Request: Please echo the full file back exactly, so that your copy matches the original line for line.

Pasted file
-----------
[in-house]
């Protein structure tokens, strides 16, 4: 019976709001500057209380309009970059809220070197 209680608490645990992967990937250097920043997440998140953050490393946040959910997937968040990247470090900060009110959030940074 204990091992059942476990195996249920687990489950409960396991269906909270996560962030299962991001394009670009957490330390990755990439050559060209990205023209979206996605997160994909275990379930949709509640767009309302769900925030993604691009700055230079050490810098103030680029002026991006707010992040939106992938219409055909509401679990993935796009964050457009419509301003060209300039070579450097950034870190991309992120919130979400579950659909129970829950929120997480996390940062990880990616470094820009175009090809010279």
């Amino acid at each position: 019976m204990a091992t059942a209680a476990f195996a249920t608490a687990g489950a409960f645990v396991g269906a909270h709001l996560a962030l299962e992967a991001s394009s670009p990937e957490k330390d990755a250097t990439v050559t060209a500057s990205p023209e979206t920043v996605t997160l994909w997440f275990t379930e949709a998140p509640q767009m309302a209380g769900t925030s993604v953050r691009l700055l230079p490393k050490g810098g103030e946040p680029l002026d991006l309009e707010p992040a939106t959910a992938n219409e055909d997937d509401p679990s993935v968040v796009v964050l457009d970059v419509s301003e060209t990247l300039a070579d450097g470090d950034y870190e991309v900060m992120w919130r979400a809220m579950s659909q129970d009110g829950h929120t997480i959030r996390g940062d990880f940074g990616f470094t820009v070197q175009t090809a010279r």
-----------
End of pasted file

[in-house]
């Protein structure tokens, strides 16, 4: 019976709001500057209380309009970059809220070197 209680608490645990992967990937250097920043997440998140953050490393946040959910997937968040990247470090900060009110959030940074 204990091992059942476990195996249920687990489950409960396991269906909270996560962030299962991001394009670009957490330390990755990439050559060209990205023209979206996605997160994909275990379930949709509640767009309302769900925030993604691009700055230079050490810098103030680029002026991006707010992040939106992938219409055909509401679990993935796009964050457009419509301003060209300039070579450097950034870190991309992120919130979400579950659909129970829950929120997480996390940062990880990616470094820009175009090809010279």
């Amino acid at each position: 019976m204990a091992t059942a209680a476990f195996a249920t608490a687990g489950a409960f645990v396991g269906a909270h709001l996560a962030l299962e992967a991001s394009s670009p990937e957490k330390d990755a250097t990439v050559t060209a500057s990205p023209e979206t920043v996605t997160l994909w997440f275990t379930e949709a998140p509640q767009m309302a209380g769900t925030s993604v953050r691009l700055l230079p490393k050490g810098g103030e946040p680029l002026d991006l309009e707010p992040a939106t959910a992938n219409e055909d997937d509401p679990s993935v968040v796009v964050l457009d970059v419509s301003e060209t990247l300039a070579d450097g470090d950034y870190e991309v900060m992120w919130r979400a809220m579950s659909q129970d009110g829950h929120t997480i959030r996390g940062d990880f940074g990616f470094t820009v070197q175009t090809a010279r």